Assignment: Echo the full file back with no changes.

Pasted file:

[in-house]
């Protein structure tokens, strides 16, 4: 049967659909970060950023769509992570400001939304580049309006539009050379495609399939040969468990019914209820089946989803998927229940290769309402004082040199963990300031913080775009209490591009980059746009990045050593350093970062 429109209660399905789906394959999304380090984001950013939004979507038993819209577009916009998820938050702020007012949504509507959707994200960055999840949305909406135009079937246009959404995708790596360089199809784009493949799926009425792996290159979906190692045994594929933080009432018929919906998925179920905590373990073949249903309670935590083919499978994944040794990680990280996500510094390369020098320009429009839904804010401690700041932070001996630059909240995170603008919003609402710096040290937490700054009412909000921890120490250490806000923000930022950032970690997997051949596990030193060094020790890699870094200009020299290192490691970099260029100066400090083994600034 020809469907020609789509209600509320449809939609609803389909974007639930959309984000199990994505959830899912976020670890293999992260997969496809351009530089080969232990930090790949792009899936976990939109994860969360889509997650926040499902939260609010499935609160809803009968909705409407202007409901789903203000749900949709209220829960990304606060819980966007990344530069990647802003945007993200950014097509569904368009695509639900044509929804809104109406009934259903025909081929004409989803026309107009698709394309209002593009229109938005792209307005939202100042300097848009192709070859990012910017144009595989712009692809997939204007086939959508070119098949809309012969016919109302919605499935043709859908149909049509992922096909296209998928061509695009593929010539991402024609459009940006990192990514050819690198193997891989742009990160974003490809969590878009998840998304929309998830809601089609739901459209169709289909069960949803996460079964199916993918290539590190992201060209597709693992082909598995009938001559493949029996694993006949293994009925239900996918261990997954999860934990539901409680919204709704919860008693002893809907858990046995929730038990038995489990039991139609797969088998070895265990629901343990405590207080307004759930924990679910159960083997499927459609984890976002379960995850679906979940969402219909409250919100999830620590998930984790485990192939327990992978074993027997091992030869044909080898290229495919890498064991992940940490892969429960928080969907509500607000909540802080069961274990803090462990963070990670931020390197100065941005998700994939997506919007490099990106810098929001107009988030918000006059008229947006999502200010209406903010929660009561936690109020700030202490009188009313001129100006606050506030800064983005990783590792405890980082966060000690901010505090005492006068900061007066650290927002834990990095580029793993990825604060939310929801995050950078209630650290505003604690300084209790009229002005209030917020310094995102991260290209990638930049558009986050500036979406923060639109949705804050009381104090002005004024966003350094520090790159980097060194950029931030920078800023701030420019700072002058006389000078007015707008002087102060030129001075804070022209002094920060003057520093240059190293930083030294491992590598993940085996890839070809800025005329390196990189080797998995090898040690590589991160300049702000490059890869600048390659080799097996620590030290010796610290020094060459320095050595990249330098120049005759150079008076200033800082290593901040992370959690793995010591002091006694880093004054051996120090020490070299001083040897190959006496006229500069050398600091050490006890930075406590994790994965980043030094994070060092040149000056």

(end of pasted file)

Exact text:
[in-house]
């Protein structure tokens, strides 16, 4: 049967659909970060950023769509992570400001939304580049309006539009050379495609399939040969468990019914209820089946989803998927229940290769309402004082040199963990300031913080775009209490591009980059746009990045050593350093970062 429109209660399905789906394959999304380090984001950013939004979507038993819209577009916009998820938050702020007012949504509507959707994200960055999840949305909406135009079937246009959404995708790596360089199809784009493949799926009425792996290159979906190692045994594929933080009432018929919906998925179920905590373990073949249903309670935590083919499978994944040794990680990280996500510094390369020098320009429009839904804010401690700041932070001996630059909240995170603008919003609402710096040290937490700054009412909000921890120490250490806000923000930022950032970690997997051949596990030193060094020790890699870094200009020299290192490691970099260029100066400090083994600034 020809469907020609789509209600509320449809939609609803389909974007639930959309984000199990994505959830899912976020670890293999992260997969496809351009530089080969232990930090790949792009899936976990939109994860969360889509997650926040499902939260609010499935609160809803009968909705409407202007409901789903203000749900949709209220829960990304606060819980966007990344530069990647802003945007993200950014097509569904368009695509639900044509929804809104109406009934259903025909081929004409989803026309107009698709394309209002593009229109938005792209307005939202100042300097848009192709070859990012910017144009595989712009692809997939204007086939959508070119098949809309012969016919109302919605499935043709859908149909049509992922096909296209998928061509695009593929010539991402024609459009940006990192990514050819690198193997891989742009990160974003490809969590878009998840998304929309998830809601089609739901459209169709289909069960949803996460079964199916993918290539590190992201060209597709693992082909598995009938001559493949029996694993006949293994009925239900996918261990997954999860934990539901409680919204709704919860008693002893809907858990046995929730038990038995489990039991139609797969088998070895265990629901343990405590207080307004759930924990679910159960083997499927459609984890976002379960995850679906979940969402219909409250919100999830620590998930984790485990192939327990992978074993027997091992030869044909080898290229495919890498064991992940940490892969429960928080969907509500607000909540802080069961274990803090462990963070990670931020390197100065941005998700994939997506919007490099990106810098929001107009988030918000006059008229947006999502200010209406903010929660009561936690109020700030202490009188009313001129100006606050506030800064983005990783590792405890980082966060000690901010505090005492006068900061007066650290927002834990990095580029793993990825604060939310929801995050950078209630650290505003604690300084209790009229002005209030917020310094995102991260290209990638930049558009986050500036979406923060639109949705804050009381104090002005004024966003350094520090790159980097060194950029931030920078800023701030420019700072002058006389000078007015707008002087102060030129001075804070022209002094920060003057520093240059190293930083030294491992590598993940085996890839070809800025005329390196990189080797998995090898040690590589991160300049702000490059890869600048390659080799097996620590030290010796610290020094060459320095050595990249330098120049005759150079008076200033800082290593901040992370959690793995010591002091006694880093004054051996120090020490070299001083040897190959006496006229500069050398600091050490006890930075406590994790994965980043030094994070060092040149000056």